Contrary to popular belief, being single or unmarried doesn’t equal to being unloved or lonely. For Anshu, her sisters are her best friends and her go-to people. ‘My parents are excellent listeners who give me constructive criticism. My brothers-in-law [are very supportive] and I know there are a few good friends who will be with me whenever I need them,’ she says.

However, there are a few friends who are not supportive of the idea and always probe her with ‘When are you giving us the good news of your marriage’. Taking it all in her stride, she is prompt to reply, ‘My knight in shining armour probably has an old and outdated GPS’.

Dr Firoz Kazungil, specialist psychiatrist at Universal Hospital in Abu Dhabi, has observed that 10 per cent of patients over 35-years-old attending psychiatric treatment are voluntarily single

The fiercely independent streaks in the singles we spoke to make them take celebrations like Valentine’s Day with a pinch of salt. ‘I think people need excuses to get a break from their mundane life and all this self-anointed days are just an excuse to escape reality. If you really love somebody, why do you need a “day’’ to express your feelings?’ asks Dr Chetan.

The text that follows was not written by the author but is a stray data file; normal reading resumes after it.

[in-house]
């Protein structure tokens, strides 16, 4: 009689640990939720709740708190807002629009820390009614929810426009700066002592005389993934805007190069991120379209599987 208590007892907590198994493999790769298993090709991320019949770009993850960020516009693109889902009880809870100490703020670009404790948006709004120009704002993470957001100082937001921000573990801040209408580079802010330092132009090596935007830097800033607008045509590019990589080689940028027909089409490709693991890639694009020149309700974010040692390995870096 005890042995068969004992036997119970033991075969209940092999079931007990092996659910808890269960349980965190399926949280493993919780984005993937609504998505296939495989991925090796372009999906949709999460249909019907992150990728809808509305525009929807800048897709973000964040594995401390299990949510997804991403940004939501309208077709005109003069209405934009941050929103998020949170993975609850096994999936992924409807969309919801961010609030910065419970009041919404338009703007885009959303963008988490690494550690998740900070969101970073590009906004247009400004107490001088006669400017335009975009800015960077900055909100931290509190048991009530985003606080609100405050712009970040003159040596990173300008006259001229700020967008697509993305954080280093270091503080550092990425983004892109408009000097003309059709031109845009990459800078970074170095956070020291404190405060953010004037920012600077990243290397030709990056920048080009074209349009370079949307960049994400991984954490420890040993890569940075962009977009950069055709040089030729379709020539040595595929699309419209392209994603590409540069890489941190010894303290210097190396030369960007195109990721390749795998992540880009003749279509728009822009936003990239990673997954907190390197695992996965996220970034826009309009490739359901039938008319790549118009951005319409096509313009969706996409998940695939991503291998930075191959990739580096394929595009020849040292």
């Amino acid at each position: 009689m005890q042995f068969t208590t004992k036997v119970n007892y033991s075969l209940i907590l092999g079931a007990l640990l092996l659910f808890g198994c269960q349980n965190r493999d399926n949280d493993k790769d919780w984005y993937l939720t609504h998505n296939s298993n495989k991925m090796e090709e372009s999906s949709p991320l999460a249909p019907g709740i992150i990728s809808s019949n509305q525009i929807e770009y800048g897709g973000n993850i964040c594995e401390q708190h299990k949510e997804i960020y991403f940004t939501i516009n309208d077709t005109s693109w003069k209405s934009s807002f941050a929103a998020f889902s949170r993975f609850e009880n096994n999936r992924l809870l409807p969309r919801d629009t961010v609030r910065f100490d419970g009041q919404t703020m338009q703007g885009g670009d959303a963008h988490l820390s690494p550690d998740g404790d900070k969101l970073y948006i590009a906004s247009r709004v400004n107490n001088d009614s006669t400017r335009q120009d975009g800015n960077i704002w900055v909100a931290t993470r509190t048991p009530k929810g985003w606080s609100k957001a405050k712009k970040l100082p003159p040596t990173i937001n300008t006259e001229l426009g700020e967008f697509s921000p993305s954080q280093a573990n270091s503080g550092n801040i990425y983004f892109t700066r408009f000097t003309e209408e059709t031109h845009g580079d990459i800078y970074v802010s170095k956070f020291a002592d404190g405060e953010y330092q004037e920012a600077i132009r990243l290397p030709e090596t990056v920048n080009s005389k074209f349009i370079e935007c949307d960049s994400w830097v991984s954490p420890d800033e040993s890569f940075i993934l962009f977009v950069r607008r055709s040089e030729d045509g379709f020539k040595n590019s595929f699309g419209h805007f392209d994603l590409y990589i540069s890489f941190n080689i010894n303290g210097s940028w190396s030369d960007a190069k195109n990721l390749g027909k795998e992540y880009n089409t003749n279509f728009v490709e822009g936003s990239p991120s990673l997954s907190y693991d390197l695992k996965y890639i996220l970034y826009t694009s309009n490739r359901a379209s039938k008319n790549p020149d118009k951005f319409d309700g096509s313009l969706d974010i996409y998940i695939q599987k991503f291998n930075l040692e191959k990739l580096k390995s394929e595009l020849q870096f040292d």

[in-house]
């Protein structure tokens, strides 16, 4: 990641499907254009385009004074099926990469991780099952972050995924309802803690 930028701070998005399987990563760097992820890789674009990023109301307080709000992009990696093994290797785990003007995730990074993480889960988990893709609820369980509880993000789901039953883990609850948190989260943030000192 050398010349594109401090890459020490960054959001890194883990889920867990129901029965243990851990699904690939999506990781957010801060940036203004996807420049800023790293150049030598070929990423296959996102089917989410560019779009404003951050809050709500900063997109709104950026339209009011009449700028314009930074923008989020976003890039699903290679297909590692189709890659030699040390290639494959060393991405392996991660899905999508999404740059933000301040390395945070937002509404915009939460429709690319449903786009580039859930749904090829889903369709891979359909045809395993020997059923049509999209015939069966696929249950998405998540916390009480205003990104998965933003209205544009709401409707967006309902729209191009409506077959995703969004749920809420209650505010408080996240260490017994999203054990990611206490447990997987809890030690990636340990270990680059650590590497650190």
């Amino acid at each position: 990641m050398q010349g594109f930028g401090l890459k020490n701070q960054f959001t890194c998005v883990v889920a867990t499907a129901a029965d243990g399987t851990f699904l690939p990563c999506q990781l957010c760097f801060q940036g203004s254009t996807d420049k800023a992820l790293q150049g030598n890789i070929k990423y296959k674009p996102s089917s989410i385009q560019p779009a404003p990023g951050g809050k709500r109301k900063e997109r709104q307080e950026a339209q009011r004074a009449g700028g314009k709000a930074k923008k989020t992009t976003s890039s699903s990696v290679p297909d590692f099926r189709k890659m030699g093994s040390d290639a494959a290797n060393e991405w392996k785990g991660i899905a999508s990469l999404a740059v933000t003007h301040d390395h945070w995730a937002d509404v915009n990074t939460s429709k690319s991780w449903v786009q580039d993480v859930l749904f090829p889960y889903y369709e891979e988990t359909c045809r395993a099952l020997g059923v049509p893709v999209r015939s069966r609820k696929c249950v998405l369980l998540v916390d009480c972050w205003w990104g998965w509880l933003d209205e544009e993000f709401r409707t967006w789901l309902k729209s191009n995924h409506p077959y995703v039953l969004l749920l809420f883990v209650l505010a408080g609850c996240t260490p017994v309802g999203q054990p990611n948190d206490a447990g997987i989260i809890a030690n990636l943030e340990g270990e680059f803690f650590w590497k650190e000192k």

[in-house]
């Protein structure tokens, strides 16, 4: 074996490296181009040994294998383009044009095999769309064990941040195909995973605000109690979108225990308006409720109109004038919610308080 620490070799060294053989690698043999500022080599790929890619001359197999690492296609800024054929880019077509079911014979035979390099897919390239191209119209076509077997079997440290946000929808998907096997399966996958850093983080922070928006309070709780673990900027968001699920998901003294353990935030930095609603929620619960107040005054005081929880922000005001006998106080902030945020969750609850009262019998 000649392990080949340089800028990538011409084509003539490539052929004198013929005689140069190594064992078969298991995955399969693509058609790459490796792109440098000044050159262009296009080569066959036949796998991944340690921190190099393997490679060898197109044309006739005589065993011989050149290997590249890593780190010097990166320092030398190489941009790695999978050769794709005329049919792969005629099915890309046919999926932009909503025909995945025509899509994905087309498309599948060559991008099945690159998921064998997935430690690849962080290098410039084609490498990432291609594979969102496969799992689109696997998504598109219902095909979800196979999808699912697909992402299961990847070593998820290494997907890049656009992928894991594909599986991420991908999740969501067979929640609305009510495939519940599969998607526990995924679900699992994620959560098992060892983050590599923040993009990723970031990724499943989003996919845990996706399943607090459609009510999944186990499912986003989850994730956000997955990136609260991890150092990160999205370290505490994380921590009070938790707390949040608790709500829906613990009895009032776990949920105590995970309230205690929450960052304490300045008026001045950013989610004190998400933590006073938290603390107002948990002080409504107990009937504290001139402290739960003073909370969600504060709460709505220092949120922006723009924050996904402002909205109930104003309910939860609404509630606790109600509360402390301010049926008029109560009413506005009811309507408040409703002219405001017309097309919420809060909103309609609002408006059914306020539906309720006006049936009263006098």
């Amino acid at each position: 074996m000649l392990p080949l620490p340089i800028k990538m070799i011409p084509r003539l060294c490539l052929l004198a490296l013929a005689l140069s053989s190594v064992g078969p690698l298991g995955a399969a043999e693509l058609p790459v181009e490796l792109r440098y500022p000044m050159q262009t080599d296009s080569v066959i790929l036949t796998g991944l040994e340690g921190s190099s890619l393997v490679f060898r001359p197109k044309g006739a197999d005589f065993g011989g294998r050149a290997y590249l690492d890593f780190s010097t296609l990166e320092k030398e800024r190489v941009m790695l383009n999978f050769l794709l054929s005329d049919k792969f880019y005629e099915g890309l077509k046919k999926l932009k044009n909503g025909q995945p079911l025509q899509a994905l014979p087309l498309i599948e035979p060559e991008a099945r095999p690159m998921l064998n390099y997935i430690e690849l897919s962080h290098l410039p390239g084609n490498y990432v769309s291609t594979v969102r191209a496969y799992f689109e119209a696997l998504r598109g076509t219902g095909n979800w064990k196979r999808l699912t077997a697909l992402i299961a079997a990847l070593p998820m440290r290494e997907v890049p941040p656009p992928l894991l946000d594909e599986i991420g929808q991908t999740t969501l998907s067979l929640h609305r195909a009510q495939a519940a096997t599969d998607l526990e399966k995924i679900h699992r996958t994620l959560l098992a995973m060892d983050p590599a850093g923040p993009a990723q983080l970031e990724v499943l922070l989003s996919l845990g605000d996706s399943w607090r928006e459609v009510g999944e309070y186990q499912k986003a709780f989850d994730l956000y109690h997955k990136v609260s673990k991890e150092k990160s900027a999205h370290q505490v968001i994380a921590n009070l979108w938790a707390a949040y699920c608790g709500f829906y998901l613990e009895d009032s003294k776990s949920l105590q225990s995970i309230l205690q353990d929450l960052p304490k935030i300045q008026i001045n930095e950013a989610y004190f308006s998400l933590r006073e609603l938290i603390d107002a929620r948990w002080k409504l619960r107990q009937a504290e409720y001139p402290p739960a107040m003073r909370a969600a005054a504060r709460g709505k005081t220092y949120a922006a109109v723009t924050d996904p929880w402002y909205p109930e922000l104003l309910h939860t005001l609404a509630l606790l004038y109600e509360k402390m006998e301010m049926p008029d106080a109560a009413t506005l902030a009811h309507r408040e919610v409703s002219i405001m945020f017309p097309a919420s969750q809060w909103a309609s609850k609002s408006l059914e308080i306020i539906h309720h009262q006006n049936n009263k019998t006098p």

Another common stigma singles face is that they are broken, incomplete beings who need a relationship to be whole, and that they are failures for not having someone to be with.

‘The most stressful issue for single adults is accusations from colleagues and family members regarding their sexual orientation. But compared to married patients, single women and men are more communicative about their emotional issues, sexual problems and relationships,’ says Dr Firoz.

Advice, very often unsolicited, is another issue that singles have to face on an almost daily basis.

‘Since advice is free, everyone pitches in their opinion about your life choices,’ jokes Dr Chetan. ‘The top concerns are ‘who will take care of you in old age’, ‘what will you do with your property after you are dead’, ‘for whom are you earning the money’ and so on. But I counter the argument with how many of them are taking care of their parents in their old age. And then everybody goes quiet,’ says Dr Chetan.